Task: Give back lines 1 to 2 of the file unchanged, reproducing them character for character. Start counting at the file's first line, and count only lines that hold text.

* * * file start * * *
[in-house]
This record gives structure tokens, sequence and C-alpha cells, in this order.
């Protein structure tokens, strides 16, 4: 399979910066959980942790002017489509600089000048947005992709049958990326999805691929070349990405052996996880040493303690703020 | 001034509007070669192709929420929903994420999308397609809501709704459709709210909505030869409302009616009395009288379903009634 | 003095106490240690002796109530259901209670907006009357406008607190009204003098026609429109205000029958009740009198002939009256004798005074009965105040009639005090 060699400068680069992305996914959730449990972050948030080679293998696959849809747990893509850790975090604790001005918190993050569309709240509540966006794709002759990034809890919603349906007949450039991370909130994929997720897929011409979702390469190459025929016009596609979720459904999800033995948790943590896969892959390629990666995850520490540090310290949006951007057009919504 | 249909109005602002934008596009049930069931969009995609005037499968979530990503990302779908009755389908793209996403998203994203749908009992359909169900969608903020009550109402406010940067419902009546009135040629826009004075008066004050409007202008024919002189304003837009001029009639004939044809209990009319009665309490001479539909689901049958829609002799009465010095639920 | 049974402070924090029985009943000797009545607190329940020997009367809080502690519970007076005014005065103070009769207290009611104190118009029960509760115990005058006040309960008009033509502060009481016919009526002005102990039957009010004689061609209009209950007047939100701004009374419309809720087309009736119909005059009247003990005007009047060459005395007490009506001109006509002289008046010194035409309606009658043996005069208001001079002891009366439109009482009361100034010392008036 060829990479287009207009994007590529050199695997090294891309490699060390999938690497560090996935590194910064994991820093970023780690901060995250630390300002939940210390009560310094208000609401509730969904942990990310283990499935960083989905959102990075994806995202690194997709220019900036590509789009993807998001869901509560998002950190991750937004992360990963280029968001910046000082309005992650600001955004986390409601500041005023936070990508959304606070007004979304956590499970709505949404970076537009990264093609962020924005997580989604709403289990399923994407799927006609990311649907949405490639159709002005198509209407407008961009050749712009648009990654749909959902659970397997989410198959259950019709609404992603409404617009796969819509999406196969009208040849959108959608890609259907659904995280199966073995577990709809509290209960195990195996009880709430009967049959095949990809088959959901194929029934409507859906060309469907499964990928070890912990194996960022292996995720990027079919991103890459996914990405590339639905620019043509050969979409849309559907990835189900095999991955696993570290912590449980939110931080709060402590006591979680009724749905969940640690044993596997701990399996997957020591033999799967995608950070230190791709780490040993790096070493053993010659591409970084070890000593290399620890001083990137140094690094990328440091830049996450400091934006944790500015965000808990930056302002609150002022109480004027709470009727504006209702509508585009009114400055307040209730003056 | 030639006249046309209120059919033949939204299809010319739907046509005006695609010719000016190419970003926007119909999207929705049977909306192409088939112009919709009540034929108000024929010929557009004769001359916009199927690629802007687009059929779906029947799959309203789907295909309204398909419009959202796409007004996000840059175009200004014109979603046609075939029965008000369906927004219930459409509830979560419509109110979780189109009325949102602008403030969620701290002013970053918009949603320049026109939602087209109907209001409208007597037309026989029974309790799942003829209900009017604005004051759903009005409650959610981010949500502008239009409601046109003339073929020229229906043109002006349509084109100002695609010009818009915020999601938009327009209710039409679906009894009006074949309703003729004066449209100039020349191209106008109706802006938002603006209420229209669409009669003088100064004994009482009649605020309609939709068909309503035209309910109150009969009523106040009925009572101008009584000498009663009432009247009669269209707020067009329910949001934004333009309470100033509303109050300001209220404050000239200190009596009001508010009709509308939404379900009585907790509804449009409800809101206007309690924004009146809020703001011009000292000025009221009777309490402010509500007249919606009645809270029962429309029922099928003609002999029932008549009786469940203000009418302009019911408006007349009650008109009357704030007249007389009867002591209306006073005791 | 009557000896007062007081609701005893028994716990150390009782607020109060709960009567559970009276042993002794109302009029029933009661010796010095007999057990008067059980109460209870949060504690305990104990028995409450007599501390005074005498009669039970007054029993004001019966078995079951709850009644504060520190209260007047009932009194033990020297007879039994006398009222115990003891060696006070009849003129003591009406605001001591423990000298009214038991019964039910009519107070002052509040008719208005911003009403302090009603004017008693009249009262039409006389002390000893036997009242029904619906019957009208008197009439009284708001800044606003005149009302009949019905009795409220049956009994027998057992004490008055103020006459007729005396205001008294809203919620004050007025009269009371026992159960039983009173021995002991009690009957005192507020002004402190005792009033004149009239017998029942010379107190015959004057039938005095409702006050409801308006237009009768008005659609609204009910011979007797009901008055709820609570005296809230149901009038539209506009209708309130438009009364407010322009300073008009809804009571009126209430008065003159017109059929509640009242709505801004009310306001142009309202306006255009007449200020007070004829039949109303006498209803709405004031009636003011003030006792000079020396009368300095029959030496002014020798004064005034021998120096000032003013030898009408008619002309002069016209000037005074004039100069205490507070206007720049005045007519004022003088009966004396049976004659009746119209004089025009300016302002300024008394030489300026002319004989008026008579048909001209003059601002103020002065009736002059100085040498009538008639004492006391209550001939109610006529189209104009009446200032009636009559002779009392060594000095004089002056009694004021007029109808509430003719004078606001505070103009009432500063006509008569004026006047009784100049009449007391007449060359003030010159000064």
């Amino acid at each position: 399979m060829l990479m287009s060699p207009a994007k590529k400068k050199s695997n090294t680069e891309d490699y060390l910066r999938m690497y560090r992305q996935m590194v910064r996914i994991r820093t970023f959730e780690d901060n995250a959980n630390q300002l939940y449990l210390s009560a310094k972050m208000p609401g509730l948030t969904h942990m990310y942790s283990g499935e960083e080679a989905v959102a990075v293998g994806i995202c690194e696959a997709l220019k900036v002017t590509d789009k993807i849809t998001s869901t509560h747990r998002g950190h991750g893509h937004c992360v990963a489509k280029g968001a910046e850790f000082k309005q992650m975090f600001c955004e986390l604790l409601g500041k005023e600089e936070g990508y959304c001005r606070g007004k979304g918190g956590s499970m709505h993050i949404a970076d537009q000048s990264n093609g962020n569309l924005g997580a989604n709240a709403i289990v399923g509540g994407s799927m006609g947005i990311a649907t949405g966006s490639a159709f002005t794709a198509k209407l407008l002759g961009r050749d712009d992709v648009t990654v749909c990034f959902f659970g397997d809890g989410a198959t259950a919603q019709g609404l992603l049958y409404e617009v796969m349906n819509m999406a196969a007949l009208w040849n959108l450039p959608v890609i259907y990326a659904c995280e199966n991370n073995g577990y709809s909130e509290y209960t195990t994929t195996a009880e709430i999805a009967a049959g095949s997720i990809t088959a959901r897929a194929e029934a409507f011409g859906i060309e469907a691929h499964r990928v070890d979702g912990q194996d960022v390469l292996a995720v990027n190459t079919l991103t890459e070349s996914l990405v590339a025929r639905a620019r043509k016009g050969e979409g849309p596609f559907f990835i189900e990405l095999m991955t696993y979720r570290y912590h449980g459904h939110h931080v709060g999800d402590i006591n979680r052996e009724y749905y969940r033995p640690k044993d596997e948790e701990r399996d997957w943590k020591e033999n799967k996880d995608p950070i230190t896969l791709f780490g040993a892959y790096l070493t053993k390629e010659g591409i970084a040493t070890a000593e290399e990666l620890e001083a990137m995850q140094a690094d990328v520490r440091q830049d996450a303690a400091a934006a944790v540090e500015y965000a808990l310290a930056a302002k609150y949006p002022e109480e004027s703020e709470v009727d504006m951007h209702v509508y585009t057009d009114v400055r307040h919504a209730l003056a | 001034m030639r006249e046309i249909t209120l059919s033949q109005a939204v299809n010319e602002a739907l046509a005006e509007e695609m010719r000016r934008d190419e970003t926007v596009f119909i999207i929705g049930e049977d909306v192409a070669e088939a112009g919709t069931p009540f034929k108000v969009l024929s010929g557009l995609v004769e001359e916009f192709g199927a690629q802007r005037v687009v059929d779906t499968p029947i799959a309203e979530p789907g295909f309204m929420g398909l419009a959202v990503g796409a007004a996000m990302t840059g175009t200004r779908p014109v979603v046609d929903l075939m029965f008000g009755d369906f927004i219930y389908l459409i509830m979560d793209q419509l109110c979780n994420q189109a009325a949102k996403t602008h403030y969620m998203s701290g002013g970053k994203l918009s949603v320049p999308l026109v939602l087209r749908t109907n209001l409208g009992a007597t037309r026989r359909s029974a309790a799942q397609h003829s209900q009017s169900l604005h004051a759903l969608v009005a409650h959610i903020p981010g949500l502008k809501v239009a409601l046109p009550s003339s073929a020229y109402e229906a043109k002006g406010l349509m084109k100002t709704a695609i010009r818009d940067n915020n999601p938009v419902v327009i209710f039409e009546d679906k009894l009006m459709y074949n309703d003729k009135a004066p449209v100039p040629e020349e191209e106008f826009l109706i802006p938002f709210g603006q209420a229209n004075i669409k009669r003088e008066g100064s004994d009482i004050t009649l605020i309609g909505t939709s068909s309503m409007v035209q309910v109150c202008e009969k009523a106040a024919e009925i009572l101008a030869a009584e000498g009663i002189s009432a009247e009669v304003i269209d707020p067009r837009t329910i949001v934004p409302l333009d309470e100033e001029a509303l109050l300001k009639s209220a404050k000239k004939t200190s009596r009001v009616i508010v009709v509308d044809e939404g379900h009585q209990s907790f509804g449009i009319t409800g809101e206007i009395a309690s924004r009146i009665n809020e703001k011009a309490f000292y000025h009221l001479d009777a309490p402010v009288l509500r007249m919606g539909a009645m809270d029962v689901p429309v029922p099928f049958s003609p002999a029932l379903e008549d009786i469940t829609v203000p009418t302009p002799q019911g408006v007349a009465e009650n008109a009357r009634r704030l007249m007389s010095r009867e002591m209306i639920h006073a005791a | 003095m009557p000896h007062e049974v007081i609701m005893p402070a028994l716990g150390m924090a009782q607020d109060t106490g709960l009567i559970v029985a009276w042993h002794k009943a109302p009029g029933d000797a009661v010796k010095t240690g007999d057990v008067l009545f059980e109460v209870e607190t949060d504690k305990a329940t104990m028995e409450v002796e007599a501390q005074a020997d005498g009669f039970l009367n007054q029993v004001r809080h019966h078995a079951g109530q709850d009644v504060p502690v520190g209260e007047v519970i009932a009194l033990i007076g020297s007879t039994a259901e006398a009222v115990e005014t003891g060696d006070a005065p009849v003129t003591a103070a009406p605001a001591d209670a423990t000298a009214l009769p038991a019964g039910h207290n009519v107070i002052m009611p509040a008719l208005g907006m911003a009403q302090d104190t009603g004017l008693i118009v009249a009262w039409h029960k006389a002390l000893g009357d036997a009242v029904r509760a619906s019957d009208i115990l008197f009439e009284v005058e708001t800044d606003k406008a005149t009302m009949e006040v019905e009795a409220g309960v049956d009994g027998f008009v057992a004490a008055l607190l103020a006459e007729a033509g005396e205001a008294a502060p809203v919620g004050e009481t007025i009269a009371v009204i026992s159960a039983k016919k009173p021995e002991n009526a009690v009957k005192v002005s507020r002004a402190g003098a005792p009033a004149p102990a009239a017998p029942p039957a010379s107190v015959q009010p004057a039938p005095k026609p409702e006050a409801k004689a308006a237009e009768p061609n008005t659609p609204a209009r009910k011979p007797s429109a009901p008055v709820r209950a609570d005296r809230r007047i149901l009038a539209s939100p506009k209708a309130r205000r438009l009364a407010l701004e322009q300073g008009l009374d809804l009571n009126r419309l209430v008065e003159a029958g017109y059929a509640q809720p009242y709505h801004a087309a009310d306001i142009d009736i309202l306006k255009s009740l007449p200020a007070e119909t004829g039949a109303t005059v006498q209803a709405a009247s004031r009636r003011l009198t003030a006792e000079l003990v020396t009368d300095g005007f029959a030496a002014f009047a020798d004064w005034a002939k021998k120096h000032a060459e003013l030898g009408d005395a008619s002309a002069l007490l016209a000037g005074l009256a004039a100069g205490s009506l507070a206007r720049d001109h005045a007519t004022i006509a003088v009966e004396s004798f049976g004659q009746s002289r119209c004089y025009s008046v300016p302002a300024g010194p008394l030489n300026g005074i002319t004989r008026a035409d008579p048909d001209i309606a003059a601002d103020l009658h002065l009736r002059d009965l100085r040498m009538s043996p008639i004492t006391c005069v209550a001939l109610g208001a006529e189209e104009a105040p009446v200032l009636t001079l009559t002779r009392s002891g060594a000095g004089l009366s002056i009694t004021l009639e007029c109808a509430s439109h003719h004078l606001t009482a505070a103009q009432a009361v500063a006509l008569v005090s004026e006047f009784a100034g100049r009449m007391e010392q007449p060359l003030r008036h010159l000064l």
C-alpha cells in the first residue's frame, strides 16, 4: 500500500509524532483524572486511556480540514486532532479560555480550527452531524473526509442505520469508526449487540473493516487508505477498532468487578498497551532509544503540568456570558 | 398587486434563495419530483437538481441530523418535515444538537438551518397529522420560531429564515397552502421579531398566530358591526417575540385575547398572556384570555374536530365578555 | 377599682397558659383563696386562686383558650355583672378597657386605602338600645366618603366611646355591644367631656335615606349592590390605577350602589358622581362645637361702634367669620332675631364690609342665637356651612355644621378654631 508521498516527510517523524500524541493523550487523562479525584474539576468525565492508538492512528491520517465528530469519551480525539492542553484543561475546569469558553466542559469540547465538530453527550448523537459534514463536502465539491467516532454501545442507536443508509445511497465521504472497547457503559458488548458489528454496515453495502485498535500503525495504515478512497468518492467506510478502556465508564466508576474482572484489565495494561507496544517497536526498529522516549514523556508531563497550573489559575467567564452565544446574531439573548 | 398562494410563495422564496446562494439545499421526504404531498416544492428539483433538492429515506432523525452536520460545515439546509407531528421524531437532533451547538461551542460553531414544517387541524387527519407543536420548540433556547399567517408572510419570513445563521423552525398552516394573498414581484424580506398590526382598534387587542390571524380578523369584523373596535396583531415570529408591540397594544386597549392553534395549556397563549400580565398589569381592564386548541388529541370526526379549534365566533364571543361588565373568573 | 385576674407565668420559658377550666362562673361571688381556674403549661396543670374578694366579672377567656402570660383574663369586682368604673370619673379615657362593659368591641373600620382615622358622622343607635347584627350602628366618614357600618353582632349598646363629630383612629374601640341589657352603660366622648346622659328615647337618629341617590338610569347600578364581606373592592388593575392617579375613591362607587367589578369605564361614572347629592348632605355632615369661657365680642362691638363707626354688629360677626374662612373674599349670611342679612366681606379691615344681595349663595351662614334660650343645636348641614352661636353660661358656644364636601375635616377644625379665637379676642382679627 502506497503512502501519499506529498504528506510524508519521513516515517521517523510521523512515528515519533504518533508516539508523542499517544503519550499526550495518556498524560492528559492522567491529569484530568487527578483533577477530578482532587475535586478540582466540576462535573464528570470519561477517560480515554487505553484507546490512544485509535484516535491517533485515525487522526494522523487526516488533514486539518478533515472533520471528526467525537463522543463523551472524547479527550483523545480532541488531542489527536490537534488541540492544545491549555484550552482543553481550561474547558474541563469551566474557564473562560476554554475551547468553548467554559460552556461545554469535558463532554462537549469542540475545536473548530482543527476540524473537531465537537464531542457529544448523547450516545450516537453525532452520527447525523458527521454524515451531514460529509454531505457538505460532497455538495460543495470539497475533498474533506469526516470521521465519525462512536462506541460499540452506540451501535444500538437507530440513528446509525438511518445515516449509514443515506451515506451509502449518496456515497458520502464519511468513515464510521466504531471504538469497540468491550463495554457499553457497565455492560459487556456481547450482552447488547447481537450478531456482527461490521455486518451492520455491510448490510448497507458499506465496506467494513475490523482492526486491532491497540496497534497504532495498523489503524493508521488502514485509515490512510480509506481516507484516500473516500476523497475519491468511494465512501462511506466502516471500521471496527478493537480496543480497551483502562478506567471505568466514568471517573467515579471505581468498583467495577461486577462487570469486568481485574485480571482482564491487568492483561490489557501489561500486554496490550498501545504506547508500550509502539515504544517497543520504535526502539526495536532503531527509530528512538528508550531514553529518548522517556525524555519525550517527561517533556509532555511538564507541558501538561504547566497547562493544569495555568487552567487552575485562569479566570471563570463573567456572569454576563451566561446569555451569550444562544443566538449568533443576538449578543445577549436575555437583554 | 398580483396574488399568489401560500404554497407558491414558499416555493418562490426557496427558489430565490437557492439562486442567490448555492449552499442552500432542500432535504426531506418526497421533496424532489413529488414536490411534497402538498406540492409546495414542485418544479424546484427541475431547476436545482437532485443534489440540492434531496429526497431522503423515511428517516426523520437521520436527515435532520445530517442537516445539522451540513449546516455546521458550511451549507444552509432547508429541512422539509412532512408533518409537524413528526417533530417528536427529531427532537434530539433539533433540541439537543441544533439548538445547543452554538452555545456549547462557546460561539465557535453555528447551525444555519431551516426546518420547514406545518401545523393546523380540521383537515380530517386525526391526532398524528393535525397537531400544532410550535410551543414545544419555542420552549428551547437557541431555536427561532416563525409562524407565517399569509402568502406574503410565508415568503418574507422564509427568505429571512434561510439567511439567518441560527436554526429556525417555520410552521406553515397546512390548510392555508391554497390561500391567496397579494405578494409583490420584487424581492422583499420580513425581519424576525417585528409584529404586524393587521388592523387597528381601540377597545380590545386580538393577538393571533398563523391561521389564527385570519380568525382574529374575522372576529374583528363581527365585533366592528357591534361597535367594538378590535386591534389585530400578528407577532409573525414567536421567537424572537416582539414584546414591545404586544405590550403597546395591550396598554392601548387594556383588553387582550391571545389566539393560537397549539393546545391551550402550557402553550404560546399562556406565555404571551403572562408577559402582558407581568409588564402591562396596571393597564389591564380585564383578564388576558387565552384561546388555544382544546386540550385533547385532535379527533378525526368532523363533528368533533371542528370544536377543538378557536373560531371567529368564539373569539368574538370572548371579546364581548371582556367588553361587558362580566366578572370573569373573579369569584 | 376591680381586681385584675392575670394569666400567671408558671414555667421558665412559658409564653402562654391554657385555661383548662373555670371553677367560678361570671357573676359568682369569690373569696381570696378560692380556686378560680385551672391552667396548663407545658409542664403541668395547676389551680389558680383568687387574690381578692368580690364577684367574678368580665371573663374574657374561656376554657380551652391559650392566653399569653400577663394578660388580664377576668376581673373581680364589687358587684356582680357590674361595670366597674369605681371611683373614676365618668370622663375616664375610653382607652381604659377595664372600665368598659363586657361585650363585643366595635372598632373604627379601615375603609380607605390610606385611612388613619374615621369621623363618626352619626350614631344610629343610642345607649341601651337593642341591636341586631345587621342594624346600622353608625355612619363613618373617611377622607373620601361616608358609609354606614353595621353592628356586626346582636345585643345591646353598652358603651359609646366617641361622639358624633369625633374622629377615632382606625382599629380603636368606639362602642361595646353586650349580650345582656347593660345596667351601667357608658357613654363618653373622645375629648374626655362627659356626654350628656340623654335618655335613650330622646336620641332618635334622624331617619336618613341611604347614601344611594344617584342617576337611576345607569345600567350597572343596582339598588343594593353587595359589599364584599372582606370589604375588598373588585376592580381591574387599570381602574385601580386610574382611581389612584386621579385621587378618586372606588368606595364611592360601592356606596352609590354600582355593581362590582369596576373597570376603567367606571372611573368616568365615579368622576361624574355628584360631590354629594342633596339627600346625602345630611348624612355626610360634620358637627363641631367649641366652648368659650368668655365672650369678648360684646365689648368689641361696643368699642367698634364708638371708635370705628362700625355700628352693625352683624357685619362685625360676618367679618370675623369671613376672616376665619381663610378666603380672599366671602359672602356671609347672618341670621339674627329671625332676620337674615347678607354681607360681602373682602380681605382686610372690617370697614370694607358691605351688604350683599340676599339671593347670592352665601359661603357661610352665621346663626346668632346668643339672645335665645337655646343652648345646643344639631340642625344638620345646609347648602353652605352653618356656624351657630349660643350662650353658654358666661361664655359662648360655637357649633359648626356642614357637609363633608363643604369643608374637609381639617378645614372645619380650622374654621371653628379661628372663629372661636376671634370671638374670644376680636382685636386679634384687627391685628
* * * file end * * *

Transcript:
[in-house]
This record gives structure tokens, sequence and C-alpha cells, in this order.